Entrepreneurship has often been proposed as a way to lift huge numbers of people around the globe out of poverty. A new report from HSBC private bank, released Tuesday, examines just how big a phenomenon entrepreneurship has become in the rest of the world. But it also details some of the unique characteristics of U.S. business owners, who are among the most successful globally. Here are five that the report identified.
1. Serial entrepreneurship
Most U.S. business owners surveyed, like their counterparts in Western Europe, have created an average of between six and seven businesses. And 56 percent say they have always regarded themselves as entrepreneurs.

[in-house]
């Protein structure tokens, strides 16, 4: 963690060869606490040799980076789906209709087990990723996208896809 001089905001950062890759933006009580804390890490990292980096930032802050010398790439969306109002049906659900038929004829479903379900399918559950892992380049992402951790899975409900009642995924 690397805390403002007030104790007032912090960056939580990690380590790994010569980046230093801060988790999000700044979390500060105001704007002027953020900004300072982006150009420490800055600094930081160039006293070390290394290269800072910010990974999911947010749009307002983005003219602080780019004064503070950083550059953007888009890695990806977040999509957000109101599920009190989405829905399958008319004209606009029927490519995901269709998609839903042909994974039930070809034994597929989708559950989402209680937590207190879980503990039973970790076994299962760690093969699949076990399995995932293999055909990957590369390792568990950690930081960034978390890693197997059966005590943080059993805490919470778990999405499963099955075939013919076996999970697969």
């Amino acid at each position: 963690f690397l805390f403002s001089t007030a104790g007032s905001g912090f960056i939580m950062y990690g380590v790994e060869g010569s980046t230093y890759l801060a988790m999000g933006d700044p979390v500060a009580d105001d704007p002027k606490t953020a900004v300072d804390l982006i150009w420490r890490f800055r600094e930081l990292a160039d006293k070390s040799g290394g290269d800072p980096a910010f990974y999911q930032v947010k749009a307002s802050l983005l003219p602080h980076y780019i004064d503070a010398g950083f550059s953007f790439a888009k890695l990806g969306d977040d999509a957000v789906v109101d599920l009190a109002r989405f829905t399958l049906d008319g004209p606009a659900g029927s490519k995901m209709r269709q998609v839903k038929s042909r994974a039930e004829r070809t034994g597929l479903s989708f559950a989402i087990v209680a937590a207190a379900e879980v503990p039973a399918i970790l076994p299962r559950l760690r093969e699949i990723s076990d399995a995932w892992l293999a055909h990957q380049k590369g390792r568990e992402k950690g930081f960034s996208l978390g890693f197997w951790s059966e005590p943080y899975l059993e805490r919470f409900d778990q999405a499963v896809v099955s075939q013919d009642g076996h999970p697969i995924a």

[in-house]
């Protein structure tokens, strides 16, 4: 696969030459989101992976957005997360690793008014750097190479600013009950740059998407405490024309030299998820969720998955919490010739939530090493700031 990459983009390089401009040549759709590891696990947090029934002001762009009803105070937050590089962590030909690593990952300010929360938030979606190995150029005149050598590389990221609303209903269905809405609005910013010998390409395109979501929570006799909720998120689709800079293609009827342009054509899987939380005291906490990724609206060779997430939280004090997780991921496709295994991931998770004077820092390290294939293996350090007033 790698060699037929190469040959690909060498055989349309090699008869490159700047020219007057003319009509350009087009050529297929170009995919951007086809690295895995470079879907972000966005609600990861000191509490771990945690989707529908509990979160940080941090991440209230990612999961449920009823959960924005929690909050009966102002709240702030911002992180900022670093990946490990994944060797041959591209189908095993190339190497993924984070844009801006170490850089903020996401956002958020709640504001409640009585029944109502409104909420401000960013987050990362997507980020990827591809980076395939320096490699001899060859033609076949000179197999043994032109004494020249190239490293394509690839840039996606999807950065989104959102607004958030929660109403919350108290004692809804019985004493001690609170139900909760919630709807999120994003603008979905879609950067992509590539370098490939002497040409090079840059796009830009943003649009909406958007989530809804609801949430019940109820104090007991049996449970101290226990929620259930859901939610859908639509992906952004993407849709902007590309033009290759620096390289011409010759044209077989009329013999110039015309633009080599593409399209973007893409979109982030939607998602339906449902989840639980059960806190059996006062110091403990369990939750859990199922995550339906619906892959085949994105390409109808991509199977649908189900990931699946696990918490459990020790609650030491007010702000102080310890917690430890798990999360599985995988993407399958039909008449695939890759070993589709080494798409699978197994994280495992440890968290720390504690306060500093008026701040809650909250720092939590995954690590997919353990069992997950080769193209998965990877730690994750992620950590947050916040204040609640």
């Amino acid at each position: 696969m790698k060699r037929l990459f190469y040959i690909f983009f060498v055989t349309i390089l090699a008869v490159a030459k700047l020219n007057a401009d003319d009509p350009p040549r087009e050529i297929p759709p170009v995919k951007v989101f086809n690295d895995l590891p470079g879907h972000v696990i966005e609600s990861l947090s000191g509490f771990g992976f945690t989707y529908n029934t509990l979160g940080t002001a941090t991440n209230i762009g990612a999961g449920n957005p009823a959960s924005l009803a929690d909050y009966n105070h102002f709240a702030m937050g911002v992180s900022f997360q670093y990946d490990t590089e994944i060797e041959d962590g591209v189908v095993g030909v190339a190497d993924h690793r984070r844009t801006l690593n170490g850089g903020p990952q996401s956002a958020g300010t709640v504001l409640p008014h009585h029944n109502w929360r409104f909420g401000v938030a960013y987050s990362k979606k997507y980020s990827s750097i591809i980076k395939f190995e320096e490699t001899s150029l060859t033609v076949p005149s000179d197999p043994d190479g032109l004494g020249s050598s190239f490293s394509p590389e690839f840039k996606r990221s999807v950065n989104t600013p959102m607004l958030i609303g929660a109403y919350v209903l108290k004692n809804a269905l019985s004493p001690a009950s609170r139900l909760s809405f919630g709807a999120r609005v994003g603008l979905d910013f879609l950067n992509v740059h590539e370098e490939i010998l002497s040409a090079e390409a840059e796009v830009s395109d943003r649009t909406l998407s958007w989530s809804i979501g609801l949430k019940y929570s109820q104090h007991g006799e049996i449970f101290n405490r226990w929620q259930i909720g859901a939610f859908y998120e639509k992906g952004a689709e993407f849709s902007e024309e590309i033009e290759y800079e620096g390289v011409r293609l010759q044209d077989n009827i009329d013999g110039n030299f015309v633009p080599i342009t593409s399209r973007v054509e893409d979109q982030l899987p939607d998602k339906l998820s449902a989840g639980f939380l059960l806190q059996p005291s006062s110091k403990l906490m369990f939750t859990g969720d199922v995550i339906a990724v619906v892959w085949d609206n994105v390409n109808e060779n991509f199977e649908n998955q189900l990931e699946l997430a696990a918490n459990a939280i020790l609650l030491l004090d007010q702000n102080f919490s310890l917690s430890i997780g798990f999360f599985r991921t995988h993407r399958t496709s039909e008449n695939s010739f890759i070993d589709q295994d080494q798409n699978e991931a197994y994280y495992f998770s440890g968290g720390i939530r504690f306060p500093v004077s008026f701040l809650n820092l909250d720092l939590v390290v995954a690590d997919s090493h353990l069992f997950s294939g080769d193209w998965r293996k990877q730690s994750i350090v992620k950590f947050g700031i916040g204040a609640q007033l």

Contrary to popular opinion, having a family history in business is not a dominant characteristic among successful entrepreneurs. About 40 percent of U.S. business owners come from entrepreneurial families, according to HSBC. That compares with 62 percent in China, and 63 percent for Middle Eastern countries. (The U.S. percentage is about equivalent to the percentage in the U.K. and Germany.)
3. Use of personal resources
It takes money to have a business. The majority of entrepreneurs in the survey said they use their own wealth, or the wealth of their families, to start a business. Less than 30 percent use a bank, and less than 20 percent use crowdfunding or peer-to-peer lending.
4. High net worth
The average net worth of U.S. entrepreneurs surveyed is $4 million.
5. Older is better
The average age for starting a business in the U.S. is 55, compared with 30 in France and Germany.
HSBC compiled its results between August and September of 2015, from interviews with 2,834 private bank clients who have owned or been part owners in businesses.